August 12, 2008
On August 1, 2008, the United States Court of Appeals for the Seventh Circuit decided an issue of first impression and held that the determination of whether an action is a “mass action” under the Class Action Fairness Act of 2005 (“CAFA”) can be made at any stage of the proceedings, including when the suit is first filed. Bullard v. Burlington Northern Santa Fe Railway Co., No. 08-8011, 2008 WL 2941359 (7th Cir., Aug. 1, 2008). This decision clarifies the broad reach of federal jurisdiction under CAFA for mass actions brought on behalf of a large group of plaintiffs. In addition, by holding that a “mass action” determination can be made very early on in a litigation, Bullard provides a potential trap for unwary defendants who must remove a suit within thirty days of being put on notice that the claims of 100 or more plaintiffs may be jointly tried.
Congress enacted CAFA in reaction to various abuses of the class action device in the state courts, particularly in cases involving out-of-state defendants and interstate classes. CAFA thus created a new, specialized form of diversity jurisdiction for significant interstate class actions, and the statute also provided a means to remove these actions from the state courts to the federal courts. See 28 U.S.C. §§ 1332(d) (jurisdiction), 1452 (removal).
Notably, under CAFA, “a mass action shall be deemed to be a class action.” 28 U.S.C. § 1332(d)(11)(A). And a “mass action” is defined as “any civil action … in which monetary relief claims of 100 or more persons are proposed to be tried jointly on the ground that the plaintiffs’ claims involve common questions of law or fact” and also meet minimum amount-in-controversy and diversity requirements. Id. at § 1332(d)(11)(B)(i). But CAFA does not indicate at what stage of the proceedings an action may be identified as a “mass action,” thus permitting removal to federal court. May it be at the time of filing the complaint, so that a case can be removed at the outset? Or must it be later, on the eve of trial, when a final pretrial order or equivalent document specifies the number of parties whose claims are “proposed to be tried jointly”? This was the question squarely presented in Bullard.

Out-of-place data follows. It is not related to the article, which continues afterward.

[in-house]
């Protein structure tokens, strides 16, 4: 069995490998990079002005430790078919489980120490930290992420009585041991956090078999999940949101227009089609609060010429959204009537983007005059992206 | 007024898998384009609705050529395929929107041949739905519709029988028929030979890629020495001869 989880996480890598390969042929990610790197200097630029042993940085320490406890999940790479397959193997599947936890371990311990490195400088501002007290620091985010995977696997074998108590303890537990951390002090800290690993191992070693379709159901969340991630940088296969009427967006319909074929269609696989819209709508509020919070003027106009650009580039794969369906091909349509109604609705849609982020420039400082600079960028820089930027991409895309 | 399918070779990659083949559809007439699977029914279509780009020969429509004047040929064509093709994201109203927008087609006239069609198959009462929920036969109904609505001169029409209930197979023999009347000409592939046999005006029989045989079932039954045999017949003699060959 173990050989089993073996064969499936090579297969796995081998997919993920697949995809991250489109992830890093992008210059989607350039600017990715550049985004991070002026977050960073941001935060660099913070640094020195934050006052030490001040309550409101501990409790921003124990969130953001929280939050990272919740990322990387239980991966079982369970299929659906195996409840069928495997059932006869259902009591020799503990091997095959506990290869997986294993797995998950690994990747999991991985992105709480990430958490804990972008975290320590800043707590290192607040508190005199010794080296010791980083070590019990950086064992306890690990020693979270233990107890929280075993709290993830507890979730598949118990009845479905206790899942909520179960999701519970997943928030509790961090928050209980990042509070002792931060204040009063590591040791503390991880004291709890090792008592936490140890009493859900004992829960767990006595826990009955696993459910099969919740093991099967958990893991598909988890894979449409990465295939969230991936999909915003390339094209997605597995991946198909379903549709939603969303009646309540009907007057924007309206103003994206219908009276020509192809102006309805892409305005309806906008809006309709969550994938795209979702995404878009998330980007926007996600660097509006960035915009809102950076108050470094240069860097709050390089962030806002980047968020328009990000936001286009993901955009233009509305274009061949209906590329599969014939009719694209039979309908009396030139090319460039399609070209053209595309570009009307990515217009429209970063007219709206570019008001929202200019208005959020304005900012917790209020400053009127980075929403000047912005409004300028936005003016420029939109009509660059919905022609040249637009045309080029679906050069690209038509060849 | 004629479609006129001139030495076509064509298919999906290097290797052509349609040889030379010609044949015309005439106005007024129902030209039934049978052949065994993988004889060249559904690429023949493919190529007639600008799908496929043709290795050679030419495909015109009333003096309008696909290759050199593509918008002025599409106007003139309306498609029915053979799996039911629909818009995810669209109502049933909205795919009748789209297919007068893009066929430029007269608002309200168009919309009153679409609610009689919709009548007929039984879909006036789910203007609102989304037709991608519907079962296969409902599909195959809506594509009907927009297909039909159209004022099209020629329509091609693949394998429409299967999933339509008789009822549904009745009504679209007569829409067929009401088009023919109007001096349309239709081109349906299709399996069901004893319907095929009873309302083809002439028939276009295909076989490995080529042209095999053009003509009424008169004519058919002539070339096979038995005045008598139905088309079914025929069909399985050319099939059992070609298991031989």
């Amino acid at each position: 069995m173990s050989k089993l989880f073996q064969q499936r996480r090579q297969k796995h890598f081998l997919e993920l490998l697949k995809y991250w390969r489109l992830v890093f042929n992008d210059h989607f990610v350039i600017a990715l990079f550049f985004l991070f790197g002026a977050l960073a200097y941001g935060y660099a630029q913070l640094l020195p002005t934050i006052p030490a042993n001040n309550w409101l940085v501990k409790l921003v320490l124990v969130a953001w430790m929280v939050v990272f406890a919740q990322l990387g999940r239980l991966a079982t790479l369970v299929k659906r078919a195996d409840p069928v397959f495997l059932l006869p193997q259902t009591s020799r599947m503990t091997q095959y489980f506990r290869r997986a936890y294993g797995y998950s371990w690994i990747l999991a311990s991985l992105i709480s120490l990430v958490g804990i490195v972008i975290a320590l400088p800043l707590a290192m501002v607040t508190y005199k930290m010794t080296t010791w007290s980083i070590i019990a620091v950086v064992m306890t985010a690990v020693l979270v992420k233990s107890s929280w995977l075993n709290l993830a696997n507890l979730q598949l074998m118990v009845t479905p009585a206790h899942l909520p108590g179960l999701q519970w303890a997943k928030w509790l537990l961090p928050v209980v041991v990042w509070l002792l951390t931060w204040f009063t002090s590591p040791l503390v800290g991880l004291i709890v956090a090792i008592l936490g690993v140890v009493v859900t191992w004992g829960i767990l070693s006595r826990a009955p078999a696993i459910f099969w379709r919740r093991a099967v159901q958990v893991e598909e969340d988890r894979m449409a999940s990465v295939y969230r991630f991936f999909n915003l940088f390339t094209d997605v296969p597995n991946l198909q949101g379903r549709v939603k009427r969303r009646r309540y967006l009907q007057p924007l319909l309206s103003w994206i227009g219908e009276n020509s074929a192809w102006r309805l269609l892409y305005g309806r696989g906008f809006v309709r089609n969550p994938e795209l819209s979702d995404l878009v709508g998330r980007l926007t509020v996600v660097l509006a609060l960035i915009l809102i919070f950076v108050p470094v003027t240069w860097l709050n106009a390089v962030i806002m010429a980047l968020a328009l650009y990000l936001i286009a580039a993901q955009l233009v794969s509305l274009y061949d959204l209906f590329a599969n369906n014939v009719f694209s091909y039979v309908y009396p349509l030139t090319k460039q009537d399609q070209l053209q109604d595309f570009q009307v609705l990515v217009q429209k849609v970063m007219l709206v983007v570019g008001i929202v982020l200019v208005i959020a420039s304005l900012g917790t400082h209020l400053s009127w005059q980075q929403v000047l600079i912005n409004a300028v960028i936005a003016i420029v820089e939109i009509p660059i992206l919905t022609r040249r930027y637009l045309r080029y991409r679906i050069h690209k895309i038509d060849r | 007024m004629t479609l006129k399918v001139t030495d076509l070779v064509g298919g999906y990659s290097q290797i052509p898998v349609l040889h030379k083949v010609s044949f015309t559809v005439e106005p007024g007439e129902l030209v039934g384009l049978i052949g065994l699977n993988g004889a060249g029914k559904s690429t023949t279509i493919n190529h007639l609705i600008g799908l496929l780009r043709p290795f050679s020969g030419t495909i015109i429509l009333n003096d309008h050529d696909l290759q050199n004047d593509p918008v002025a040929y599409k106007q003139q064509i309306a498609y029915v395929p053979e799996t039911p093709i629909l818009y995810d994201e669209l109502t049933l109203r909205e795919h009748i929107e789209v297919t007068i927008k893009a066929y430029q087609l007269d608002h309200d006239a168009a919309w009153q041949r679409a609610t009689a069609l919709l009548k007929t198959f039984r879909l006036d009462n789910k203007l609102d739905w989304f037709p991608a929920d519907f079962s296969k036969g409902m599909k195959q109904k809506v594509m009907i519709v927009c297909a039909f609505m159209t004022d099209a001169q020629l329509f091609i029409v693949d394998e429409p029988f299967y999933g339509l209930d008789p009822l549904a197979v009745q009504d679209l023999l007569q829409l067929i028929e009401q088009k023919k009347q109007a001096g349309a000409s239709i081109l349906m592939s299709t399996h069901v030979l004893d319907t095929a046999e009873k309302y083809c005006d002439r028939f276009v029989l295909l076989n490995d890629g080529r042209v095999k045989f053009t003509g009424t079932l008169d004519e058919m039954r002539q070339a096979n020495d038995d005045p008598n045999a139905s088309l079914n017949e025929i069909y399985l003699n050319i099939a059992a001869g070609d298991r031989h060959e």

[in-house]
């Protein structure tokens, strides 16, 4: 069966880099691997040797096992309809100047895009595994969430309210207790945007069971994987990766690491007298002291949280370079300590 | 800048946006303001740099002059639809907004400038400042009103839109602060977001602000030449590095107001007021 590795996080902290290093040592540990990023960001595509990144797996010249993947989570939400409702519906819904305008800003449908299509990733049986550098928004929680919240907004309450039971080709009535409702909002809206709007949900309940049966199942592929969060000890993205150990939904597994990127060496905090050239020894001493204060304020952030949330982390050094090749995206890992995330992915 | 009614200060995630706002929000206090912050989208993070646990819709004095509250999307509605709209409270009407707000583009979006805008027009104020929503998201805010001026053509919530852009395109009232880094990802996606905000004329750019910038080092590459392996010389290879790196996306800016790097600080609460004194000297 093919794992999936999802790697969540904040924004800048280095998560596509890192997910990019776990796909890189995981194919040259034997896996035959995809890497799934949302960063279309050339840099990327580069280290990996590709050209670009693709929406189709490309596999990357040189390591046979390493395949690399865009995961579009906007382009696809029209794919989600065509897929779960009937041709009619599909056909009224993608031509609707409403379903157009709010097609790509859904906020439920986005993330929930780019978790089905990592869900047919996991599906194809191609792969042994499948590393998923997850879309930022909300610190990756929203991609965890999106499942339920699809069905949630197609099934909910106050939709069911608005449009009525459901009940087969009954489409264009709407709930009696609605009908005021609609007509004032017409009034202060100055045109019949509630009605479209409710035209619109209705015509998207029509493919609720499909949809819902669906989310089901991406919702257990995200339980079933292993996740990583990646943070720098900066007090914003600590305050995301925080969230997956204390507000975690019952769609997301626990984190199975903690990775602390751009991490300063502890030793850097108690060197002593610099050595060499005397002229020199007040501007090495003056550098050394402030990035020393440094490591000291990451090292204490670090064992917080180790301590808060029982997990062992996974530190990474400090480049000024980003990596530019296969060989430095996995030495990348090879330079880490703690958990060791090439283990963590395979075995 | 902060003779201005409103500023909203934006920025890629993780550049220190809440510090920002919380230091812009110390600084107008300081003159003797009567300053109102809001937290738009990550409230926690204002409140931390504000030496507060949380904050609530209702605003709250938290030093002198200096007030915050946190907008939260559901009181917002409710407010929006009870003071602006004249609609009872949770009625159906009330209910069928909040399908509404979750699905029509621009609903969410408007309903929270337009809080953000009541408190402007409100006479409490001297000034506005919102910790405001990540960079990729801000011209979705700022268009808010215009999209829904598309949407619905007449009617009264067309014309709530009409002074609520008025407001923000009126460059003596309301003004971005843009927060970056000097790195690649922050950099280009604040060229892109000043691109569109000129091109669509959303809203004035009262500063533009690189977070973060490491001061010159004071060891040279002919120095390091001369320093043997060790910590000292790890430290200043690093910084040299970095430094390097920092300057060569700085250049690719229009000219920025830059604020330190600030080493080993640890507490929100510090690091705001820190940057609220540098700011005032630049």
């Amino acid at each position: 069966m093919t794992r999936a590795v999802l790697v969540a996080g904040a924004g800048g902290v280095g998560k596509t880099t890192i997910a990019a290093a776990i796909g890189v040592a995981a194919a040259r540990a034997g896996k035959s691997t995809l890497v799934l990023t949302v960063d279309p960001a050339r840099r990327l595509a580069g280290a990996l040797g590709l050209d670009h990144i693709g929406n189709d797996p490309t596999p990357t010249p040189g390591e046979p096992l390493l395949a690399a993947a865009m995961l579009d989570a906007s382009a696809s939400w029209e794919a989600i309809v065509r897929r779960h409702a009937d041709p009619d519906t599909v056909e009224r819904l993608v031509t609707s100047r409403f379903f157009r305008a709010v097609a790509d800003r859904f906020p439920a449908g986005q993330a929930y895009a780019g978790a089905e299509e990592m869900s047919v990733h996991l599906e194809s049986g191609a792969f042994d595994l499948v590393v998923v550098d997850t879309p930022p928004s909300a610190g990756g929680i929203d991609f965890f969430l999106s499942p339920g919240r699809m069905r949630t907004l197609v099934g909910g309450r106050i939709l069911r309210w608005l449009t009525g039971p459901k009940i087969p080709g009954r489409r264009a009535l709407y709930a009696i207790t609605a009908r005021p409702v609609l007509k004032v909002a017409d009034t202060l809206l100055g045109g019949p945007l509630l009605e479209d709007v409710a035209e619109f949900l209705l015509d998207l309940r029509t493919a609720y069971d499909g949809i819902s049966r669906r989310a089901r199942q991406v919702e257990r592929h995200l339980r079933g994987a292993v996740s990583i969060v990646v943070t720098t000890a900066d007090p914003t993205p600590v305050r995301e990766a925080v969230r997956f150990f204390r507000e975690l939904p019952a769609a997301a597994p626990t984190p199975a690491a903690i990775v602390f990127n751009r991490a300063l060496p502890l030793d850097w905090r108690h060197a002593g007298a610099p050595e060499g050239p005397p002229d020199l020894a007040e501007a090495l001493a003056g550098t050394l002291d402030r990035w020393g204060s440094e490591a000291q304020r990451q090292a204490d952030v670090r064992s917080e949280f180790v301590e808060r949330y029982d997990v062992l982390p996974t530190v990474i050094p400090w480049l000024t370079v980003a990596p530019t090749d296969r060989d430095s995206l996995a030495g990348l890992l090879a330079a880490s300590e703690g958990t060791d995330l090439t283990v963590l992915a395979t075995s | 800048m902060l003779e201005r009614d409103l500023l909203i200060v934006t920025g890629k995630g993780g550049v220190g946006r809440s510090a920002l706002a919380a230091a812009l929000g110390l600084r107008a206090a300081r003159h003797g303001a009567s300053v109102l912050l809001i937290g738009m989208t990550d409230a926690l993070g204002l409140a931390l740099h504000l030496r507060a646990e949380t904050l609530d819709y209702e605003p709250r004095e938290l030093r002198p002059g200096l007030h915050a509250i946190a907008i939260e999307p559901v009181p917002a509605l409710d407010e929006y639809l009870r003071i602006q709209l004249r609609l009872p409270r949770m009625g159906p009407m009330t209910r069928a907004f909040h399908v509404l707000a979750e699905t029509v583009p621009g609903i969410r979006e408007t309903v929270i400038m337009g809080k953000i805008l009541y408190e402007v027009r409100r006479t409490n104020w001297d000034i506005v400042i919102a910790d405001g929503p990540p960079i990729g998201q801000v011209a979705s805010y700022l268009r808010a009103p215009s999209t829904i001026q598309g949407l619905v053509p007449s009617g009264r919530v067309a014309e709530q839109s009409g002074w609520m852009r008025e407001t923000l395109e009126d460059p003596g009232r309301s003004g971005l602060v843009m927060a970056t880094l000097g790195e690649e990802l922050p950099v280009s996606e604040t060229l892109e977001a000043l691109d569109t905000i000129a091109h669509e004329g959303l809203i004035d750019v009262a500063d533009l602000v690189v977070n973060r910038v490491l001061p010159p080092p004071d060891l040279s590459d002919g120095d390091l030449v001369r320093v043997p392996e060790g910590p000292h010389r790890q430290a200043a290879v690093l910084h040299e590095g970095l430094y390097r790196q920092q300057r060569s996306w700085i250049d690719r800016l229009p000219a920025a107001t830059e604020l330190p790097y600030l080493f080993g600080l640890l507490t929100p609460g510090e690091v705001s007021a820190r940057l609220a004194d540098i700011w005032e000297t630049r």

In October 2007, Virda Bell Bullard and 143 other residents or former residents of Somerville, Texas, sued the Burlington Northern Santa Fe Railway Company and several other companies that allegedly either designed, manufactured, transported, or used chemicals that had escaped from a wood treatment facility in Somerville. In the suit, filed in an Illinois state court, the 144 plaintiffs alleged that the release of chemicals had caused soil, ground water, and air contamination, thereby resulting in various physical injuries (including death) and damage to property.
Burlington Northern and the other defendants removed the suit to federal court under CAFA’s “mass action” provision, arguing that the 144 plaintiffs’ claims were to be tried jointly and involved common questions of law or fact. In seeking a remand to the Illinois state court, the plaintiffs denied that the suit was a “mass action”– they claimed to have found a “loophole” in CAFA and pointed out that the complaint never actually proposed a trial. Rather, “they’d be happy to win by summary judgment or settlement.” Accordingly, argued the plaintiffs, theirs was not a “mass action” because a proposal to hold a large trial does not come until long after filing the complaint. The district court rejected plaintiffs’ argument and declined to remand the case.
On interlocutory review, the Seventh Circuit acknowledged that the construction of CAFA’s “mass action” provision is a “novel [issue]. It has not been addressed in this or any other circuit.” In an opinion authored by Judge Easterbrook, the court focused on the plain language of CAFA’s “mass action” provision, as well as the common-sense notion that “plaintiffs who want to litigate in state courts will devise close substitutes [to class actions] that escape the statute’s application.” The court explained that a “mass action” is a “class-action substitute” that is similar in both theory and practice to a traditional class action: Not all the plaintiffs will actively participate, a few will take the lead, “and as a practical matter counsel will dominate.” Accordingly, the provision allowing removal of “mass actions” should be interpreted consistently with the provision allowing removal of a “class action.”